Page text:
The Gas Exporting Countries Forum (GECF) is an intergovernmental organization of 11 of the world's leading natural gas producers made up of Algeria, Bolivia, Egypt, Equatorial Guinea, Iran, Libya, Nigeria, Qatar, Russia, Trinidad and Tobago and Venezuela. GECF members together control over 70% of the world's natural gas reserves, 38% of the pipeline trade and 85% of the liquefied natural gas (LNG) production. The three largest reserve-holders in the GECF – Russia, Iran and Qatar – together hold about 57% of global gas reserves.

Jamila Bey

Jamila Bey is an African-American journalist and public speaker. She was host of a weekly radio program The Sex, Politics And Religion Hour: SPAR With Jamila on Voice of Russia, and writes for The Washington Post's blog, She the People. Before working for the Washington Post and the Voice of Russia, Bey spent around a decade working as a producer and editor for National Public Radio, including for Morning Edition.Besides her journalistic activities, Bey is notable as an outspoken African-American atheist, who has publicly stated that she believes religion to be actively detrimental to African-Americans, suggesting that religion both contributed to the physical enslavement of African Americans, and continues to contribute to their mental enslavement. She objects to the common characterization of the civil rights movement as a religious one, stating that although churches were significantly involved in the movement, "humans did all the work." A 2012 campaign by African Americans for Humanism placed billboards depicting Bey and other contemporary activists and organizers alongside historically prominent African American humanists Zora Neale Hurston, Langston Hughes, and Frederick Douglass.In 2015 Bey became the first atheist activist to address the Conservative Political Action Conference’s annual meeting.


Montsinéry-Tonnegrande is a commune of French Guiana, an overseas region and department of France located in South America.

Montsinéry-Tonnegrande is to the south-west of Cayenne. It contains an Amazon zoo and various walking trails. The town was formerly host to an internment camp for Indochinese prisoners in the 1930s.

The commune was previously known as Tonnegrande-Montsinéry, but on 27 March 1969 the name was officially changed into Montsinéry-Tonnegrande.

Montsinéry is home to a shortwave transmission facility operated by the TDF Group that is designed to target listeners in the Americas and West Africa. The site is capable of DRM digital shortwave transmissions. An image of the rotatable curtain array antenna in Montsinéry can be found by searching Flickr for "Montsinery antenne". One of their broadcasting frequencies is the 7335 kHz slot that CHU (Canada) recently abandoned.

Recently the Voice of Russia began transmitting to North America from Montsinéry — its first transmissions from the western hemisphere since the early 1990s (it previously broadcast from Havana).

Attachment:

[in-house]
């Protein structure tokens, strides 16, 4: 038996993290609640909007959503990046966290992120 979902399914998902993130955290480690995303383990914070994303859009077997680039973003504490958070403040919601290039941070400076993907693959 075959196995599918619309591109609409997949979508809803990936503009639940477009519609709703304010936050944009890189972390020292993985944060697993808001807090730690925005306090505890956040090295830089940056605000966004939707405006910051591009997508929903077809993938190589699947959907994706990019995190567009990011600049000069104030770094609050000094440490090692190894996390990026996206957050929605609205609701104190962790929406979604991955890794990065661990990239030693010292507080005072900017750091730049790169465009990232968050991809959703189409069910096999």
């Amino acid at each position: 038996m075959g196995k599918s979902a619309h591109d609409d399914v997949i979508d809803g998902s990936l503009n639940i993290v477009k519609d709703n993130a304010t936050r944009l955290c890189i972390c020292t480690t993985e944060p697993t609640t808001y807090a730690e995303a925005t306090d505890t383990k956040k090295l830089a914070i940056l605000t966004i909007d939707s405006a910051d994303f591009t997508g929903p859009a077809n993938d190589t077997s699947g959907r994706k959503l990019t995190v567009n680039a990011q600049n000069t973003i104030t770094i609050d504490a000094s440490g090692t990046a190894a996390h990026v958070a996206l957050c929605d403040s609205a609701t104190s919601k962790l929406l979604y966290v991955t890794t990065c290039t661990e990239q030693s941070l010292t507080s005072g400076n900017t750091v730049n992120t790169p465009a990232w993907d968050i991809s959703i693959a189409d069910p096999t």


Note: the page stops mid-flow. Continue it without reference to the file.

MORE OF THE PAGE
Nagasaki (Schnittke)

Nagasaki is an oratorio composed by Soviet composer Alfred Schnittke in 1958, at the age of 25. It was Schnittke's graduation composition in the Moscow Conservatory, and the topic was suggested by his teacher Evgeny Golubev. The work was considered formalistic, and Schnittke was accused of forgetting the principles of Realism in music. Thus, he suppressed the expressionistic central movement depicting the nuclear explosion and modified the finale. It was recorded by the Moscow Radio Symphony in 1959 and broadcast to Japan through Voice of Russia, but it wasn't printed and it didn't receive any subsequent performances. Nagasaki was finally given its public premiere in its original form in Cape Town on 23 November 2006, eight years after Schnittke's death, by Hanneli Rupert and the Cape Philharmonic conducted by Owain Arwel Hughes.It consists of five movements, on Soviet and Japanese lyrics:

"Nagasaki, City of Grief" (Anatoly Sofronov)

"The Morning" (Toson Shimazaki)

"On that Fateful Day" (A. Sofronov)

"On the Ashes" (Yoneda Eisaku)

"The Sun of Peace" (A. Sofronov)

Natalia Poklonskaya

Natalia Vladimirovna Poklonskaya (Russian: Ната́лья Влади́мировна Покло́нская, IPA: [nɐˈtalʲjə pɐkˈlonskəjə], Ukrainian: Наталія Володимирівна Поклонська; born 18 March 1980) is a Russian politician, serving as Deputy of the State Duma of Russia from 5 October 2016.She was the Prosecutor of the Autonomous Republic of Crimea from 11 to 17 March 2014. From 2 May 2014 to 6 October 2016, she served as Prosecutor of the Republic of Crimea and in 2015 as State Counselor of Justice 3rd Class.

Poklonskaya was a Ukrainian prosecutor from 2002 to February 2014, working in various Prosecutor's Offices or as an assistant district attorney. During the 2014 Crimean crisis, she resigned from Ukrainian service and was appointed Prosecutor General of Crimea on 11 March 2014; a press conference given by Poklonskaya on that day resulted in her becoming an Internet phenomenon. After Crimea was annexed by Russia during the 2014 Crimean crisis, Poklonskaya's appointment was confirmed by Russian authorities on 25 March, around the same time Ukrainian judicial authorities declared her a wanted criminal.Poklonskaya resigned as Prosecutor General on 6 October 2016 due to her election to the State Duma during the 2016 Russian legislative election.


Nekrasov, also Nekrassov (Russian: Некра́сов), or Nekrasova (feminine; Некра́сова), is a Russian surname. Notable people with the surname include:

Aleksandr Nekrasov (1883–1957), Russian mathematician and academician

Alexander Nekrasov (sergeant) (1925–1944), Soviet army officer and Hero of the Soviet Union